Iran Na­tive Be­comes Mayor of Bev­erly Hills

Bridg­ing Cul­tures Is A Big Part of His Role

The Washington Post Sunday - - National News - By Sonya Geis

BEV­ERLY HILLS, Calif. — Jimmy Delshad promised in Farsi-ac­cented English to faith­fully serve as mayor, and a crowd of nearly 1,000 stood to cheer. And so Bev­erly Hills got its first Ira­nian Amer­i­can chief ex­ec­u­tive, mark­ing the po­lit­i­cal ar­rival of an im­mi­grant com­mu­nity that has qui­etly re­shaped this fa­mously posh city over the past 25 years.

Delshad, 67, is now widely re­garded as the high­est-rank­ing Ira­nian-born of­fice­holder in the United States. It’s a source of pride for Ira­nian emi­grants around the world. He was re­elected to the Bev­erly Hills City Coun­cil for a sec­ond term ear­lier this month and ro­tated into the mayor’s seat last week.

“I’ve had more calls and e-mails from out­side the U.S. than inside the U.S.,” Delshad said in the mayor’s of­fice the day af­ter he was sworn in. A con­grat­u­la­tory bou­quet dom­i­nated the ta­ble next to him. “You name the coun­try, I’ve had calls.”

In his in­au­gu­ral speech, Delshad spent more time on the in­tractable traf­fic prob­lems in Bev­erly Hills than on his eth­nic­ity. He sug­gested pro­gram­ming park­ing me­ters so they could be paid by cell­phone, draw­ing gasps and en­thu­si­as­tic ap­plause.

But Delshad knows he is a cul­tural am­bas­sador as much as a city ad­min­is­tra­tor. “I wanted to open doors for oth­ers who would see me as an ex­am­ple,” he said in his speech.

And Delshad, who is Jewish, chose a Holo­caust sur­vivor to swear him in. Go­ing off script, Delshad said from the lectern, “Don’t let any­body doubt the Holo­caust, be­cause if you do, I’ll buy you a one-way ticket to Auschwitz.”

“That was di­rected to [Ira­nian Pres­i­dent Mah­moud] Ah­madine­jad,” he said the next day. “They put in the pa­per in Iran: ‘Per­sian Jew Will Be Mayor of Bev­erly Hills.’ ”

Af­ter the fall of the shah in 1979, Ira­ni­ans, many wealthy and well-ed­u­cated, fanned out across the United States and Europe. While some have found suc­cess in busi­ness and academia in this coun­try, fewer have en­tered pol­i­tics, pre­fer­ring not to draw at­ten­tion to them­selves, said Trita Parsi of the Na­tional Ira­nian Amer­i­can Coun­cil.

In Europe, by con­trast, it is “eas­ier to get into the po­lit­i­cal life than the eco­nomic life,” Parsi said. An Ira­nian im­mi­grant serves on the Swedish par­lia­ment, and, un­til last year, an­other served in the Dutch leg­is­la­ture.

Los An­ge­les ab­sorbed thou­sands, and a large con­tin­gent of Per­sian Jews found their way to Bev­erly Hills. Now, about 8,000 of the city’s 35,000 res­i­dents are Ira­nian. They have made their mark — and some­times ruf­fled feath­ers — in this sunny oa­sis of palm-lined streets.

Here the pub­lic schools give stu­dents the day off for Norouz, the Ira­nian New Year hol­i­day in March. This month, for the first time, bal­lots were printed in Farsi as well as Span­ish and English.

Some Ira­ni­ans’ pref­er­ence for large houses with col­umns and gates has trans­formed streets of sin­gle-story bun­ga­lows with lush lawns in front, prompt­ing an out­cry from older res­i­dents, who scorn the new two-story flat-fronted houses with paved yards as “Per­sian palaces.”

“We have lots of fam­ily gath­er­ings, lots of par­ties,” said Parvin Shahlapour, an Ira­nian im­mi­grant and so­ci­ol­ogy re­searcher at the Univer­sity of Cal­i­for­nia at Los An­ge­les. Groups of 50 or more may con­gre­gate weekly in one home, so “we like big guest rooms, large din­ing rooms,” she said.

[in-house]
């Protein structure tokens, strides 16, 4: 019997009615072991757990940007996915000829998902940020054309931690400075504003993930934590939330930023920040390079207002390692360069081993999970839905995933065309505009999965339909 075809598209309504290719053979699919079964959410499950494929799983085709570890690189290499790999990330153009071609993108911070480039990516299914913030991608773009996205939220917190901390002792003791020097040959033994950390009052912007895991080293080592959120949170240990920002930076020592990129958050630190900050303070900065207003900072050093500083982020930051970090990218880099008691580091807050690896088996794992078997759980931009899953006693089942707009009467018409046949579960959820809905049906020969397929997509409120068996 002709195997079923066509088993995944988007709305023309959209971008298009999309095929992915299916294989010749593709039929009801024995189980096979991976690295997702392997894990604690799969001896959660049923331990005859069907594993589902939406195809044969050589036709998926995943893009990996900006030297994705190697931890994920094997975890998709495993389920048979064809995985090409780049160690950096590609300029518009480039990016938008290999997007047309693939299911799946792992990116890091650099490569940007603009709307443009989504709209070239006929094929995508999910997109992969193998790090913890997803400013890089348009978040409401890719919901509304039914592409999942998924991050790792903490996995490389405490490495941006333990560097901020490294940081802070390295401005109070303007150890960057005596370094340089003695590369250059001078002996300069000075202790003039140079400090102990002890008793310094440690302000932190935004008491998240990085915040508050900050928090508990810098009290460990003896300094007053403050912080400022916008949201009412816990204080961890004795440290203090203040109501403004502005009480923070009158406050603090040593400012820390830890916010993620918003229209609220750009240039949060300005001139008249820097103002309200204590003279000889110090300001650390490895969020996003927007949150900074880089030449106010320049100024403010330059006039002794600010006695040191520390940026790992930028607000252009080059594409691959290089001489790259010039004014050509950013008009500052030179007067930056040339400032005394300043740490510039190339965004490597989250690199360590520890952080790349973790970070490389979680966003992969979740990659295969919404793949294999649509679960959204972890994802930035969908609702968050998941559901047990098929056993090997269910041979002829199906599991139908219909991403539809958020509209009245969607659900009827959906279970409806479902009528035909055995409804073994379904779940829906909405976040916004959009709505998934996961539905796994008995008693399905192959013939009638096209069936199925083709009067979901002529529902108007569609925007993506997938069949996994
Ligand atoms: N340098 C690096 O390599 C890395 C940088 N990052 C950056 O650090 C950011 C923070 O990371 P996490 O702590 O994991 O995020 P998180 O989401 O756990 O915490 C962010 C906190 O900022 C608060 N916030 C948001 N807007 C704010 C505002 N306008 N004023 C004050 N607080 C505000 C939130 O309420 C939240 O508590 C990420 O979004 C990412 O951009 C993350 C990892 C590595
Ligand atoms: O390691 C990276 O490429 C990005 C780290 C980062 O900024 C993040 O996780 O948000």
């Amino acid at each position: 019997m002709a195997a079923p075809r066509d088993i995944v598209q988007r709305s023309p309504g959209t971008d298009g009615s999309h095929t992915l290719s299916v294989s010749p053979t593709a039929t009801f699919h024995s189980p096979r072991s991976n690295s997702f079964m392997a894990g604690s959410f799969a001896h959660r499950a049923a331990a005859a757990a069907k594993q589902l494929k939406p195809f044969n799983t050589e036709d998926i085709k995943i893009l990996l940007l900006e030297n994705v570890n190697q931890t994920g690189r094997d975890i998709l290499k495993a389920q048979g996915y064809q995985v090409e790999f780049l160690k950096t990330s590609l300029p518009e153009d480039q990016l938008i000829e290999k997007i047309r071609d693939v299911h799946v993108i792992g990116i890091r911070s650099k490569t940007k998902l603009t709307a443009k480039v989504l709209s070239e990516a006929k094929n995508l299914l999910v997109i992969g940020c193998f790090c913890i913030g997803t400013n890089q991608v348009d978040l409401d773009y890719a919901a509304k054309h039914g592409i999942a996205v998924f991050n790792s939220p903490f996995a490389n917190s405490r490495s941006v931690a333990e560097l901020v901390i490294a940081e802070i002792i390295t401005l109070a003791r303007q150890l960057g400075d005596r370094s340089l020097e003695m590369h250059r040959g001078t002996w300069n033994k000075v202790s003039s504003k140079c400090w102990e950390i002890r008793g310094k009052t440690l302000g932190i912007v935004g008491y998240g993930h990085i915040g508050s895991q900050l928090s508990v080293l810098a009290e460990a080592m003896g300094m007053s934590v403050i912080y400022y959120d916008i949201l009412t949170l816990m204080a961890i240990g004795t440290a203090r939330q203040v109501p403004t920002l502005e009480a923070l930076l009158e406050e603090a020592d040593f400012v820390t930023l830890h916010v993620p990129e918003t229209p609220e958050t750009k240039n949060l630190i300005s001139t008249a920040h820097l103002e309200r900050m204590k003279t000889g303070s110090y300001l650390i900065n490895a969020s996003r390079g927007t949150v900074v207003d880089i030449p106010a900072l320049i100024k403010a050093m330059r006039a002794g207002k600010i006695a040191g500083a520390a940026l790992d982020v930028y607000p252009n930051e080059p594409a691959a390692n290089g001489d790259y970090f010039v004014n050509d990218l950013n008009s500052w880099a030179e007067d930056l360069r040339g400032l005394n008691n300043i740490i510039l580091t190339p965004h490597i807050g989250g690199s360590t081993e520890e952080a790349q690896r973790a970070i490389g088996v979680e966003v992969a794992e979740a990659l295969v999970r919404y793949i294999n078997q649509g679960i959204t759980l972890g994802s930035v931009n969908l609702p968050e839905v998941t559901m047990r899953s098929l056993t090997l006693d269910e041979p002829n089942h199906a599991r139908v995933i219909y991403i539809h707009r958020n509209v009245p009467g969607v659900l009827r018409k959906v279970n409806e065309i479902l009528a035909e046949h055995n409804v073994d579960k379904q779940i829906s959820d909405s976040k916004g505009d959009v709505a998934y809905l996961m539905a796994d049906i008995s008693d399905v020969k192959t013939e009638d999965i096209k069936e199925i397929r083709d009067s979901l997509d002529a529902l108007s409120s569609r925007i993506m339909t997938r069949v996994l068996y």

The fes­tive ways of Per­sian cul­ture have also drawn noise com­plaints from neigh­bors. “Bev­erly Hills is used to go­ing to sleep at 9 o’clock,” Delshad said. “This is the time we get started.” One of Delshad’s tasks as mayor will be to re­spond to Ira­ni­ans who want to bring late-night restau­rants and clubs to the city, some­thing other res­i­dents may re­sist, he said.

But if they are re­mak­ing Bev­erly Hills, their po­lit­i­cal en­gage­ment — and ac­cep­tance — has been slow. In Delshad’s first cam­paign four years ago, he re­ceived death threats and felt he needed body­guards. But re­ac­tion to his re­elec­tion this month was more sub­dued, though hun­dreds of peo­ple did call the city clerk to protest the print­ing of bal­lots in Farsi. Delshad won a nar­row vic­tory.

Nooshin Meshkaty, who worked on that cam­paign and is now a mem­ber of the Bev- erly Hills school board, said per­suad­ing Ira­ni­ans to vote was dif­fi­cult.

“They have to ac­cept that it’s not step­ping on any­one’s toes to par­tic­i­pate,” she said. Also, Delshad said, many feared putting their names on any kind of of­fi­cial list, since in Iran such lists of­ten meant “some­one would come af­ter you.”

Delshad, a slight man with gray­ing hair and a wide smile, sees him­self as uniquely suited to bridge his na­tive and adopted cul­tures. He im­mi­grated with his brother 49 years ago, and when later waves of im­mi­grants ar­rived, their cul­tural dif­fer­ences “hit me in the face,” he said. As he earned a bach­e­lor’s de­gree and be­came a suc­cess­ful com­puter en­gi­neer, Delshad used his flu­ency in both cul­tures to me­di­ate be­tween them.

Among his fans is Mimi Rast­gar, who stood in the back and wiped away a tear as Delshad took his oath of of­fice this week.

“I am so happy that he is the mayor,” she said af­ter­ward, “es­pe­cially now that the Iran gov­ern­ment is not pos­i­tive about Jews. We are sec­ond-class peo­ple in Iran.”

“This,” Rast­gar said, cock­ing her head to­ward Delshad, “is proof that if we have a chance, we can do any­thing.”

BY RICHARD HAR­TOG — LOS AN­GE­LES TIMES

Jimmy Delshad is sworn in along­side his wife, Lon­nie. He is be­lieved to be the high­est-rank­ing Ira­nian-born of­fice­holder in the United States.

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